Australia police officer found not guilty of murder of young indigenous man

An Australian jury found a police officer not guilty Friday of all charges related to the death of a young indigenous man in the remote community of Yuendumu, in the Northern Territory of Australia.

Constable Zachary Rolfe shot and killed 19-year-old Walpiri man Kumanjayi Walker during an attempted arrest on the night of November 9, 2019. Following the incident, Rolfe was charged with murder, manslaughter and engaging in a violent act causing death.

Rolfe pleaded not guilty to all charges, with his defence barrister David Edwardson QC stating that his actions were reasonable and justifiable in the context of the danger faced and that they were supported by police training.

The events leading to the death were captured on a body-cam worn by Rolfe. The footage shows Rolfe and another officer, Adam Eberl, questioning Kumanjayi about his identity. Soon after, an altercation breaks out and Rolfe shoots Kumanjayi once after being struck with medical scissors in his left shoulder. Subsequently, he fires another two shots in quick succession as Kumanjayi lies face down on the ground, with Eberl on top of him. Rolfe was charged in relation to the second and third shots.

Eberl is heard on the body-worn vision saying: “Did you — f**k.” Rolfe, in response, says, “It’s all good, he was stabbing me. It’s all good, he’s got scissors in his hand. He was stabbing me, he was stabbing you.”

Kumanjayi is heard calling out for his adopted mother Leanne in the footage. He died an hour later in the local police station without being given professional medical assistanc, because the community health clinic was unstaffed.

At the trial, Rolfe said that he “immediately feared for Eberl’s life” and believed Kumanjayi was trying to stab his partner. Rolfe disagreed with prosecutor Philip Strickland SC, who had alleged that Kumunjayi was “effectively restrained” before the second and third shots were fired. Stickland said that the barrel of Rolfe’s gun was so close to Kumanjayi’s body that it may have been touching it and that the second shot was fired 2.6 seconds after the first shot and 0.5 seconds before the third.

Edwardson, for the defence, said that Rolfe had “no choice” but to shoot Kumanjayi, whom he labelled the “author of his own misfortune.” The jury, which did not include any indigenous people, ultimately accepted Rolfe’s account, acquitting him of the charges.

In a statement, Rolfe’s police union said it looked forward to him returning to work.

A former soldier, Rolfe served in the Australian Army in Afghanistan prior to joining the police force in 2016. In 2018, he had applied to join the Special Air Service (SAS) unit of the Australian Defence Force. Coincidentally, in separate proceedings it emerged that Australia’s former most decorated serving soldier Ben Roberts-Smith was a “mentor” to Rolfe. Their relationship was outlined in a supporting statement given by Rolfe’s mother in Robert-Smith’s ongoing defamation proceedings against a number of newspapers, which he alleges defamed him by running reports portraying him as committing war crimes in Afghanistan.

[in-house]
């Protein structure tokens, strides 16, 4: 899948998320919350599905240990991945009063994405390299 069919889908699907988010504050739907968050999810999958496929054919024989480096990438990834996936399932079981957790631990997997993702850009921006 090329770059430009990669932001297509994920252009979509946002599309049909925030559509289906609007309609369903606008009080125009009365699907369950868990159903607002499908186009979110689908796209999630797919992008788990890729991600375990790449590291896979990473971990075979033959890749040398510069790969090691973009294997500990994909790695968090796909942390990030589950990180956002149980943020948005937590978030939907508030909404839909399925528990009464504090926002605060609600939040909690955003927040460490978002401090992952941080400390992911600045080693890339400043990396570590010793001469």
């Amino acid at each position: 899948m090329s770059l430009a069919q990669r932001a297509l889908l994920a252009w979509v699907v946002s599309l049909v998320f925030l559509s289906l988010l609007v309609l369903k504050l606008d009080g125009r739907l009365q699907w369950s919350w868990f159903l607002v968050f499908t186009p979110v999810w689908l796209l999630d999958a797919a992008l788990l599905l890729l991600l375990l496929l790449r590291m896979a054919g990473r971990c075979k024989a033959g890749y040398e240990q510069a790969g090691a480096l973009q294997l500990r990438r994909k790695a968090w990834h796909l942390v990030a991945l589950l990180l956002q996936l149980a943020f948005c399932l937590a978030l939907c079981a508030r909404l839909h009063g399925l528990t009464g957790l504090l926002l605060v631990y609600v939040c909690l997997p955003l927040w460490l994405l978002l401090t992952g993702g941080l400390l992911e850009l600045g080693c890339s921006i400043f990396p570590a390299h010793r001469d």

Outside the court, Kumanjayi’s family said they were “deeply saddened by the results and cannot begin to explain our grief in words.” “He died without the support of his family, though we stood outside begging for answers on the night of the 9th,” Kumanjayi’s cousin, Samara Fernandez-Brown said. She said that Kumanjayi had been wrongly depicted as a “violent and dangerous individual” during the trial. “He has been criticised and picked apart by people who did not know him, they saw only his flaws and wished to put him on trial for his own death,” she said. “We as a family and community will continue to remember his as a young man who loved animals, who loved his community and homelands, his partner, his family, his friends, and loved music. … A traditional Aboriginal young fella who loved hunting and being out on Country. A joyful young man who was generous.”

The case has brought renewed attention to the disproportionate rates of indigenous incarceration, particularly among young men, and role of guns in remote Aboriginal communities. Walpiri People were the majority of the victims of the most recent and most well documented mass killing of indigenous people in Australia, the Conniston Massacre of 1928, led by police Constable William George Murray.

Outside Court, senior Warlpiri man Ned Jampijinpa Hargraves called for guns to be banned in remote communities. “Enough is enough. It’s got to stop,” he said. “We want a ceasefire. No more guns in our communities. It must never happen again. The police must put down their weapons.”

As of late 2021, 500 Aboriginal people and Torres Strait Islanders had died while in custody since 1991, the year a royal commission made 339 recommendations to prevent such deaths.